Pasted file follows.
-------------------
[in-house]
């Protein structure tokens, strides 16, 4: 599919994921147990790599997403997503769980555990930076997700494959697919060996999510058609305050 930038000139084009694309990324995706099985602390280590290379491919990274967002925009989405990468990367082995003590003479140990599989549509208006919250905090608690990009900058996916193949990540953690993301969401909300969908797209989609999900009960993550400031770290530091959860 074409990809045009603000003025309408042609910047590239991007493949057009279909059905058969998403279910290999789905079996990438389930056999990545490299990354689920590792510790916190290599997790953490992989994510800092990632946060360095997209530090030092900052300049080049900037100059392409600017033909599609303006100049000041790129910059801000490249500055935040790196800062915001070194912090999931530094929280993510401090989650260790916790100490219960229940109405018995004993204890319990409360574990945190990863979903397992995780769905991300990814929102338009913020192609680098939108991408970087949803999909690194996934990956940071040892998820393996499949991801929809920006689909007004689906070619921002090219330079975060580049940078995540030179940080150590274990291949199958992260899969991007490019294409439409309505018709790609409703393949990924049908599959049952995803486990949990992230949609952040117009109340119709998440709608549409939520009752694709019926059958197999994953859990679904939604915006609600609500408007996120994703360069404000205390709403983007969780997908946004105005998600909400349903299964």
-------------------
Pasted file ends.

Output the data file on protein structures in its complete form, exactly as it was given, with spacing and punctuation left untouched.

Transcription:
[in-house]
């Protein structure tokens, strides 16, 4: 599919994921147990790599997403997503769980555990930076997700494959697919060996999510058609305050 930038000139084009694309990324995706099985602390280590290379491919990274967002925009989405990468990367082995003590003479140990599989549509208006919250905090608690990009900058996916193949990540953690993301969401909300969908797209989609999900009960993550400031770290530091959860 074409990809045009603000003025309408042609910047590239991007493949057009279909059905058969998403279910290999789905079996990438389930056999990545490299990354689920590792510790916190290599997790953490992989994510800092990632946060360095997209530090030092900052300049080049900037100059392409600017033909599609303006100049000041790129910059801000490249500055935040790196800062915001070194912090999931530094929280993510401090989650260790916790100490219960229940109405018995004993204890319990409360574990945190990863979903397992995780769905991300990814929102338009913020192609680098939108991408970087949803999909690194996934990956940071040892998820393996499949991801929809920006689909007004689906070619921002090219330079975060580049940078995540030179940080150590274990291949199958992260899969991007490019294409439409309505018709790609409703393949990924049908599959049952995803486990949990992230949609952040117009109340119709998440709608549409939520009752694709019926059958197999994953859990679904939604915006609600609500408007996120994703360069404000205390709403983007969780997908946004105005998600909400349903299964």